Establishing critical barriers with insulated metal panels

All images courtesy Centria
All images courtesy Centria


Providing adequate rainwater management and control for air, vapor, and heat flow through the building enclosure is critical to long-term performance and durability. In contemporary wall assemblies with layered materials, the complexity of coordinating these various demands can be overwhelming.

Historical developments of building enclosure design and construction evolved through the centuries from monolithic, load-bearing mass walls through transitional masonry to today’s modern building enclosure systems. Thanks to technological advances over the last several decades, emerging construction materials, methods, and techniques have led to thinner, lighter, and more complex exterior walls consisting of multiple material layers.

Contemporary building enclosures perform a multi-faceted role in managing what is typically referred to as ‘environmental loads.’ In addition to transferring dead and live loads, the enclosure must manage moisture in both liquid and vapor states—transported through air leakage and diffusion—as well as the flow of thermal energy. In design practice, these elements are controlled by using water, air, vapor, and thermal barriers.

Each barrier function may be achieved with a dedicated material, but one can serve more than a single prescribed function. In one example, fiberglass-batt insulation functions as a thermal barrier in resisting the transfer of thermal energy across the wall assembly—thus providing the thermal barrier. Above-grade waterproofing membrane, on the other hand, often serves multiple functions and can be used as drainage plane or vapor barrier and can comprise an integral part of the air barrier system (provided certain physical properties are met).

Selecting the appropriate materials and their arrangement within the wall assembly may not always be a straightforward process. Nevertheless, it is essential in preventing moisture-related performance problems. A case in point being the use of low-permeable interior wall finishes in hotels in southern climates during the 1990s, which led to widespread moisture-related problems in exterior walls.

A proprietary insulated metal panel (IMP) assembly, paired with a metal-framed backup wall. IMP walls combine metal skins with foam insulation for optimal thermal, air, moisture, and vapor barriers in a single panelized component, providing quick and easy installation for all climates.
A proprietary insulated metal panel (IMP) assembly, paired with a metal-framed backup wall. IMP walls combine metal skins with foam insulation for optimal thermal, air, moisture, and vapor barriers in a single panelized component, providing quick and easy installation for all climates.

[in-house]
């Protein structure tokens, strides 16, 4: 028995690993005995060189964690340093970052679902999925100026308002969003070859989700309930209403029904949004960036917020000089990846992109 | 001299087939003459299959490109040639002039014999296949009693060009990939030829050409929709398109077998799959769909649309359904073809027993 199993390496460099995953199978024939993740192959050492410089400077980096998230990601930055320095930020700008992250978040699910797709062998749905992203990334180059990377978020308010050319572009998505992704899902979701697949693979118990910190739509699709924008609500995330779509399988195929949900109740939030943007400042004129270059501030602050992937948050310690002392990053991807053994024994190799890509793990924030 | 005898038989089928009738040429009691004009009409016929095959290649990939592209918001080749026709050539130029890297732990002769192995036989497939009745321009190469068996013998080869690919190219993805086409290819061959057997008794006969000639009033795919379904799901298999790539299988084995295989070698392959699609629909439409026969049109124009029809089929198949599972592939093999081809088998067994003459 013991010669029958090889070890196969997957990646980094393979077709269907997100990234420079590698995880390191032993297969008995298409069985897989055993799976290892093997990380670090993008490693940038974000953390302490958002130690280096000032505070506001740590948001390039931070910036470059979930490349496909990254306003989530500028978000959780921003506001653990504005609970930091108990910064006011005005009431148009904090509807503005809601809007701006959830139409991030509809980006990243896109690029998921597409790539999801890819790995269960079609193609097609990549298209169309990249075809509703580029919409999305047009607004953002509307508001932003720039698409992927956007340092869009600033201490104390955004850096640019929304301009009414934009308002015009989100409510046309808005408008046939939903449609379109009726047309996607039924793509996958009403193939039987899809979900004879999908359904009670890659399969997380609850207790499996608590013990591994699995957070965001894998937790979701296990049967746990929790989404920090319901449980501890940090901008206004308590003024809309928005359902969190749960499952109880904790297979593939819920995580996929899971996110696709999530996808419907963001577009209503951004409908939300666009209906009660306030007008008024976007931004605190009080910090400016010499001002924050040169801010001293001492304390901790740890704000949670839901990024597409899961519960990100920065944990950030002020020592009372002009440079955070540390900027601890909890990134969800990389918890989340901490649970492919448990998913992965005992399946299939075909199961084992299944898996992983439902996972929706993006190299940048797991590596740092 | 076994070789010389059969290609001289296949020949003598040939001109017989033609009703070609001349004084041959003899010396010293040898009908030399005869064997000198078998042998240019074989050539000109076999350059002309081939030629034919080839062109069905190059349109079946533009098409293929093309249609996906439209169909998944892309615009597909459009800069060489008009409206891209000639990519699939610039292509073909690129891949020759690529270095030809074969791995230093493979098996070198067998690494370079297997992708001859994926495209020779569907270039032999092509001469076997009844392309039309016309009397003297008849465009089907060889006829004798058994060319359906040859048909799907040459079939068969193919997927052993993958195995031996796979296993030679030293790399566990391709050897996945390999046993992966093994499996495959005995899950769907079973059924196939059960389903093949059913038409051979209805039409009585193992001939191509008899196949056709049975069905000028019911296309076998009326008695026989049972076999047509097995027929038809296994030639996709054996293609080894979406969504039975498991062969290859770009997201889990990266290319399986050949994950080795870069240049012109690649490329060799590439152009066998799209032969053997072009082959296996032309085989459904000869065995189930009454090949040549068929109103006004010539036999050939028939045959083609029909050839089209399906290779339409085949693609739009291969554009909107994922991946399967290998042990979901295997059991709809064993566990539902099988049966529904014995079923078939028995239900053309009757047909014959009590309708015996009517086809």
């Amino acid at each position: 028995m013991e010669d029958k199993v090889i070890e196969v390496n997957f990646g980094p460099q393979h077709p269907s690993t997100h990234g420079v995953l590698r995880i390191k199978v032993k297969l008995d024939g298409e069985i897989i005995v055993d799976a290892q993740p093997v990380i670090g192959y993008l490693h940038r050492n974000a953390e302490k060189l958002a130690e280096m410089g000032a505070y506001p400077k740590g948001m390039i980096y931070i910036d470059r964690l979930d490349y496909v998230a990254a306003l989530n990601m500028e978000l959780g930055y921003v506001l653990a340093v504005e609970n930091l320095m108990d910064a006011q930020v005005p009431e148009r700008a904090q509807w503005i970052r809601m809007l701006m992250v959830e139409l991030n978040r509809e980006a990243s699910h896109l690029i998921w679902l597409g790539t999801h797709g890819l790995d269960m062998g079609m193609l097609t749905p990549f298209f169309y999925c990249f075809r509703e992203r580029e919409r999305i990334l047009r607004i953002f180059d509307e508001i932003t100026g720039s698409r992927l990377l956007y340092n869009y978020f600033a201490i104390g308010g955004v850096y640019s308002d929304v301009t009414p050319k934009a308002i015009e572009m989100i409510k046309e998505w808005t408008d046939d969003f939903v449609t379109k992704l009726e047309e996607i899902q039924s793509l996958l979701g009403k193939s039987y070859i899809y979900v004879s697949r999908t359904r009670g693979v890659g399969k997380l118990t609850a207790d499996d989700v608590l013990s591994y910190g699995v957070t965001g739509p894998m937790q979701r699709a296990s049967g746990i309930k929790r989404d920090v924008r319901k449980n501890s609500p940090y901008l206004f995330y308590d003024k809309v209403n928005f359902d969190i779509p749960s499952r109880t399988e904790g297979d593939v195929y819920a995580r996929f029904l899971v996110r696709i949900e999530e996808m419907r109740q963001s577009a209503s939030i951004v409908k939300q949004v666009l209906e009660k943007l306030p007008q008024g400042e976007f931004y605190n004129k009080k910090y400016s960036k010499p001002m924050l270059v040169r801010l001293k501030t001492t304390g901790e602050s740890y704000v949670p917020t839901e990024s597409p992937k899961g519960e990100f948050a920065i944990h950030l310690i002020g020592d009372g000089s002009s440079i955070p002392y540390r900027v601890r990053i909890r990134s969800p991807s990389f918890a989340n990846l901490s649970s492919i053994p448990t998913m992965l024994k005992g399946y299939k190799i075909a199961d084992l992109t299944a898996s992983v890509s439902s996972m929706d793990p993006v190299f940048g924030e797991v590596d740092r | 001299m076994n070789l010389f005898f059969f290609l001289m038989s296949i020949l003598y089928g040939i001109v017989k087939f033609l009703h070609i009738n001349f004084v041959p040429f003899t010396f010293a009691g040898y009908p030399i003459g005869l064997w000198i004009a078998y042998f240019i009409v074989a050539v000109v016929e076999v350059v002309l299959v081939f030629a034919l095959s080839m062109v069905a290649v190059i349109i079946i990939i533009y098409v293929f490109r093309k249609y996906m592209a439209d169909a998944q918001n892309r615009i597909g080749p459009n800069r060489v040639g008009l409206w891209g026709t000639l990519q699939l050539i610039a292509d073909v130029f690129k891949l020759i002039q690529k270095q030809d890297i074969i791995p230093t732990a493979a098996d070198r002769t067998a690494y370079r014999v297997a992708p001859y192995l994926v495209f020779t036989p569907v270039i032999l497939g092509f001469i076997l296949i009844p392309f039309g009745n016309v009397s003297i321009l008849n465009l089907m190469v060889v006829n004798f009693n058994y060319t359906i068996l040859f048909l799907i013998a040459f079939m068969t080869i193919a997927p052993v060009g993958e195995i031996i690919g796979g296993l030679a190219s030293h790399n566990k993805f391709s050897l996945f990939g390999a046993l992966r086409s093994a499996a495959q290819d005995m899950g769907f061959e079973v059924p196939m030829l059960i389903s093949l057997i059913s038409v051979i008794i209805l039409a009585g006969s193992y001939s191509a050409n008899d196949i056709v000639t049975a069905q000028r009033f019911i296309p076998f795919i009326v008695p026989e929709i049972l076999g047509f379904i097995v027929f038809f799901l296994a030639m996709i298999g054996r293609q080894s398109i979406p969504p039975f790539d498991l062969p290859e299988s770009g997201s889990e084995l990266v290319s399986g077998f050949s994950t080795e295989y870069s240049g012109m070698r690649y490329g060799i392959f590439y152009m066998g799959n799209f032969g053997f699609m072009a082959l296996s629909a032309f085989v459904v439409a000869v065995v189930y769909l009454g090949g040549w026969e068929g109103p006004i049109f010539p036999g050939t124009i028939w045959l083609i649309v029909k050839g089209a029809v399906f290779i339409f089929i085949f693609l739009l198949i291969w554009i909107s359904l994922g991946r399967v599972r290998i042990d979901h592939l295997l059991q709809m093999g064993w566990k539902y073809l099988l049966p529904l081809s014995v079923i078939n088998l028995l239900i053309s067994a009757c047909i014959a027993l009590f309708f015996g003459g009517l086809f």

Another example during the 1990s was the use of substandard exterior sheathing materials and improper detailing and installation of the waterproofing layer. This led to moisture-related failures in exterior insulation and finish systems (EIFS) in coastal regions of Canada and warm coastal climates in the United States. Such failures brought about extreme hardship to the owners, insurance companies, and financial institutions involved.

Avoiding failures
The examples of past failures emphasize two critical aspects in ensuring properly functioning building enclosures:

  • During project design, proper material selection, sequencing, and integration (i.e. detailing) with adjacent materials in the assembly must be implemented.
  • During construction, proper field installation is crucial.

Building enclosures consisting of layered materials—such as board stock insulation, rubberized asphalt membrane, or fluid-applied waterproofing/air barrier and exterior-grade sheathing and porous claddings—require a certain level of building science insight to ensure moisture does not condense and accumulate within the assembly.

Specifying waterproofing/air barrier products with an adequate range of water vapor permeance often necessitates use of advanced engineering analysis to verify the assembly’s hygrothermal response. The general rule of thumb is to locate the vapor barrier toward the interior side of the insulation layer in cold climates and toward the exterior side in warm and humid regions.

In moderate climate zones (where the net water vapor transport across the building enclosure is more balanced), a vapor barrier with low permeance may not be needed. Even with design requirements met on paper, proper field installation is critical to ensure the building enclosure performs well for years to come. With multiple trades involved in construction of a multi-layered wall system, the opportunity exists for mistakes and deficient installation.

Using insulated composite metal panels (IMPs) in building enclosures can simplify the design of the barriers and their installation—since all barriers are integrated into a single unitized component with flashings and sealants to provide a continuous waterproofing, air, vapor, and thermal barrier. From the installation standpoint, using IMPs eliminates the need for multiple trades as the systems are erected by a single trade.

Two questions arise in relation to weather protection, as well as controlling the flow of air, water vapor, and thermal energy:

  1. What regulatory requirements apply?
  2. How do building enclosures with IMPs meet them?

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One comment on “Establishing critical barriers with insulated metal panels”

  1. It’s interesting that you can have insulated wall panels like this. I can see why it would be a good way to control temperature and rainwater. It’s important to take care of those things, since sitting water can cause a ton of damage over time.

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